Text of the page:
I can show you FAR more open source projects that came, were cool/awesome, and have gone cause no one develops them anymore and no one cares about their formats. I can probably show you a handful that have done all of that life cycle in

    • by thethibs (882667)

      If that were true, my annoyance with nvu would have resulted in a satisfying switch to Komposer. The reality is that Komposer is just as annoying and I am back to using n++ and hand-coding web pages.

      I suppose the good news is that none of the proprietary WYSI[almost]WYG html editors are any better than the open-source ones.

    • "'You buy Microsoft software, and you buy it once and for all, the cost that we tell you is the total cost for ownership.'"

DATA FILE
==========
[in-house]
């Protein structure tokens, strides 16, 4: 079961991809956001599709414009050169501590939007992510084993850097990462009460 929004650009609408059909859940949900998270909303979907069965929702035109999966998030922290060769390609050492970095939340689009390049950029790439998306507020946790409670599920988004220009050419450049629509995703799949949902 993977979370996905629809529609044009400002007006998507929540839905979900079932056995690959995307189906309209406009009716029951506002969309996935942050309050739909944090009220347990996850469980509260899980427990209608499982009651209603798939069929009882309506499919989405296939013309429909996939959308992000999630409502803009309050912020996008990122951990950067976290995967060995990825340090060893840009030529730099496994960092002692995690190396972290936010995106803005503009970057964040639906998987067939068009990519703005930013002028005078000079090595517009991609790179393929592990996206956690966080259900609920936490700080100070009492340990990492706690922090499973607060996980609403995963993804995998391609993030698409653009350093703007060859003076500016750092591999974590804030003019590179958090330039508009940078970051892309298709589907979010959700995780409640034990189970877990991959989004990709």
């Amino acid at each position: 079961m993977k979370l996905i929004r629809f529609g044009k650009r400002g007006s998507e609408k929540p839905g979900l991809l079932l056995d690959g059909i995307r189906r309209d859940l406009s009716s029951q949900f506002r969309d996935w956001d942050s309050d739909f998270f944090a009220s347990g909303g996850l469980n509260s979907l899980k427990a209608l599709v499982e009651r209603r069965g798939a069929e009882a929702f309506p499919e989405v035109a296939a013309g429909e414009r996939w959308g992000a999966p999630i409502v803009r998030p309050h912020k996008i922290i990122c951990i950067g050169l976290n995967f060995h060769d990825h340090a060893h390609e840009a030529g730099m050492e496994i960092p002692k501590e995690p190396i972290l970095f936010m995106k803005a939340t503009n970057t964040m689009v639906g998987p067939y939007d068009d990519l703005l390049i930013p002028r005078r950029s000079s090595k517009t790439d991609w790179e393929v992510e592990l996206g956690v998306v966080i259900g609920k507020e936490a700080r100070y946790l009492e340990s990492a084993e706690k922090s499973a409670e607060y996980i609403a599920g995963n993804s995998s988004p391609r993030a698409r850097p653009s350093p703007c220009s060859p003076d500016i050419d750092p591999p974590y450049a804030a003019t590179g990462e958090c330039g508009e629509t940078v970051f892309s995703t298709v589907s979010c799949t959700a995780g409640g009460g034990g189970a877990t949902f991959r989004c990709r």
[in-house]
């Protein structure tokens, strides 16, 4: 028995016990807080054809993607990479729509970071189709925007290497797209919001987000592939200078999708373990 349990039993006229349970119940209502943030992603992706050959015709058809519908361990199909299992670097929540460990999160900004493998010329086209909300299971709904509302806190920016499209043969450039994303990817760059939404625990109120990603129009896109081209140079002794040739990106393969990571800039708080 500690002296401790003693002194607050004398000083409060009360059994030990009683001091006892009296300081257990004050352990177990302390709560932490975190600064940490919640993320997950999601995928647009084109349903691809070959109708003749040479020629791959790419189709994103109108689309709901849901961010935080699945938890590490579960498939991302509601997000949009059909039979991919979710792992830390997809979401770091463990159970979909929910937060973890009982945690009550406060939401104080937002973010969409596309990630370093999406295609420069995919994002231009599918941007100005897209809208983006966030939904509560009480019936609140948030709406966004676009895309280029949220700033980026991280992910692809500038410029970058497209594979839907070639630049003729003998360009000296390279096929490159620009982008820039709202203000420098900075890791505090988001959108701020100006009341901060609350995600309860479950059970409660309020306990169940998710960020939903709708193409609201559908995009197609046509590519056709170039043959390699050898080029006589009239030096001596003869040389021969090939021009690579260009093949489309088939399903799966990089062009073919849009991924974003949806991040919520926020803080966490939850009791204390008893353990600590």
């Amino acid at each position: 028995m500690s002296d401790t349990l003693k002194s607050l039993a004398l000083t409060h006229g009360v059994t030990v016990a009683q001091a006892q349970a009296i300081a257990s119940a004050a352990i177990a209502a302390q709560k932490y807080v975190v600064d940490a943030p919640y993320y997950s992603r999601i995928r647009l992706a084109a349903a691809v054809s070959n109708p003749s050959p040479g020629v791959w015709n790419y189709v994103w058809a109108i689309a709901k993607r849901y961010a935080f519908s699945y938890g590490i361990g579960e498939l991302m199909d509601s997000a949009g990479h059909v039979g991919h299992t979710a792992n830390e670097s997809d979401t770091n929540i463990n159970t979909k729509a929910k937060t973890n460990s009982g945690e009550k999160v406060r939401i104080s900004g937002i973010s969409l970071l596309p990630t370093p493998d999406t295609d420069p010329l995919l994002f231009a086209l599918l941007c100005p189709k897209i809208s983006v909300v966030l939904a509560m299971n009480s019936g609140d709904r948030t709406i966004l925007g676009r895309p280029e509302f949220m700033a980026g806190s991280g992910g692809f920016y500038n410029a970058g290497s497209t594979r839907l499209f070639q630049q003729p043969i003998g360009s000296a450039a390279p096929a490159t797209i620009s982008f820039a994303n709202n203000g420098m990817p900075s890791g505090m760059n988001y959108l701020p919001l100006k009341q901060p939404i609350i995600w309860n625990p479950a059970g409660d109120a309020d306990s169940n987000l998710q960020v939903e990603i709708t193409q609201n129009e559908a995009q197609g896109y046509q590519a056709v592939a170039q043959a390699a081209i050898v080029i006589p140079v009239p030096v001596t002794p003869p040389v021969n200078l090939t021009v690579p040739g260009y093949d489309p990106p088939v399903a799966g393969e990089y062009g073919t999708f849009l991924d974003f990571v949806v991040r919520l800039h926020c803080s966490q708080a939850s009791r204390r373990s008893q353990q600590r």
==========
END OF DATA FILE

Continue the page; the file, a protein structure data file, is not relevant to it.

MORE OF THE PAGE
And then Microsoft stops supporting the product, changes the formats the products uses, and makes prior formats erratic or impossible to implement.

      You missed it dude. You don't buy Microsoft software in Africa. You pirate it. Trust me, I know. And when they stop supporting it, who cares? My uni still runs NT4. Sure it sucks. But that is how things are here.

      Who knows, maybe I'll finally manage to persuade the department to switch to Linux, but I'm not holding my breath.

    • Put the lie to it, directly. Don't be misled. You do not "buy" microsoft products at all. If Microsoft is happy with your payment, if they are happy with your hardware, if you jump through all the proper hoops with CD keys and WGA, THEN Microsoft will ALLOW YOU TO USE their product, until they decide they don't allow it any more. License, schmicense.